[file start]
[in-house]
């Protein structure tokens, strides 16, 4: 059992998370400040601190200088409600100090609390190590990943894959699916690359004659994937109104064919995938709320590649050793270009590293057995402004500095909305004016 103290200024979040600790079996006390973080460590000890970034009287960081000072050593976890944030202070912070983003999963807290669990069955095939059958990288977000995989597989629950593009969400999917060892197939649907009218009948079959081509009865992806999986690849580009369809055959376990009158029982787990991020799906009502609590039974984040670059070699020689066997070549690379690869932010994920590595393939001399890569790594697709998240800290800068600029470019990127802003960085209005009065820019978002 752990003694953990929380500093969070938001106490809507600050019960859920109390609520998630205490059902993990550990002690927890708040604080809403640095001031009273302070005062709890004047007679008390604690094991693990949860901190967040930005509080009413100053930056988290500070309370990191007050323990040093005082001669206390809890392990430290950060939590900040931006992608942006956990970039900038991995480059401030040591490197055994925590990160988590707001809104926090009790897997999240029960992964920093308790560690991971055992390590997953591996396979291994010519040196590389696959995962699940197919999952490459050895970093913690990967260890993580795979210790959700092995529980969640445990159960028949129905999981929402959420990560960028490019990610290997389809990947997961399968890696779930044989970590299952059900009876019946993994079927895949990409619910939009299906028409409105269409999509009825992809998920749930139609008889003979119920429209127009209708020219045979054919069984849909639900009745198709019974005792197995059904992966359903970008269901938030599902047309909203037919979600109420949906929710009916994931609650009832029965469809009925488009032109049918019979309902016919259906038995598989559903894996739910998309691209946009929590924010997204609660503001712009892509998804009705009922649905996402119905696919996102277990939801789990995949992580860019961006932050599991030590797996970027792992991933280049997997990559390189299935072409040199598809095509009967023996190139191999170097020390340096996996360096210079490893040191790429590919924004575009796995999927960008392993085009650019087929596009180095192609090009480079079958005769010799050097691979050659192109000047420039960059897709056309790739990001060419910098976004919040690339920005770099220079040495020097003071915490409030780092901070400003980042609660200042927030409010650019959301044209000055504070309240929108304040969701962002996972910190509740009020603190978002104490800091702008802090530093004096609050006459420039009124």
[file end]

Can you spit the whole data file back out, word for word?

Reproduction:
[in-house]
């Protein structure tokens, strides 16, 4: 059992998370400040601190200088409600100090609390190590990943894959699916690359004659994937109104064919995938709320590649050793270009590293057995402004500095909305004016 103290200024979040600790079996006390973080460590000890970034009287960081000072050593976890944030202070912070983003999963807290669990069955095939059958990288977000995989597989629950593009969400999917060892197939649907009218009948079959081509009865992806999986690849580009369809055959376990009158029982787990991020799906009502609590039974984040670059070699020689066997070549690379690869932010994920590595393939001399890569790594697709998240800290800068600029470019990127802003960085209005009065820019978002 752990003694953990929380500093969070938001106490809507600050019960859920109390609520998630205490059902993990550990002690927890708040604080809403640095001031009273302070005062709890004047007679008390604690094991693990949860901190967040930005509080009413100053930056988290500070309370990191007050323990040093005082001669206390809890392990430290950060939590900040931006992608942006956990970039900038991995480059401030040591490197055994925590990160988590707001809104926090009790897997999240029960992964920093308790560690991971055992390590997953591996396979291994010519040196590389696959995962699940197919999952490459050895970093913690990967260890993580795979210790959700092995529980969640445990159960028949129905999981929402959420990560960028490019990610290997389809990947997961399968890696779930044989970590299952059900009876019946993994079927895949990409619910939009299906028409409105269409999509009825992809998920749930139609008889003979119920429209127009209708020219045979054919069984849909639900009745198709019974005792197995059904992966359903970008269901938030599902047309909203037919979600109420949906929710009916994931609650009832029965469809009925488009032109049918019979309902016919259906038995598989559903894996739910998309691209946009929590924010997204609660503001712009892509998804009705009922649905996402119905696919996102277990939801789990995949992580860019961006932050599991030590797996970027792992991933280049997997990559390189299935072409040199598809095509009967023996190139191999170097020390340096996996360096210079490893040191790429590919924004575009796995999927960008392993085009650019087929596009180095192609090009480079079958005769010799050097691979050659192109000047420039960059897709056309790739990001060419910098976004919040690339920005770099220079040495020097003071915490409030780092901070400003980042609660200042927030409010650019959301044209000055504070309240929108304040969701962002996972910190509740009020603190978002104490800091702008802090530093004096609050006459420039009124």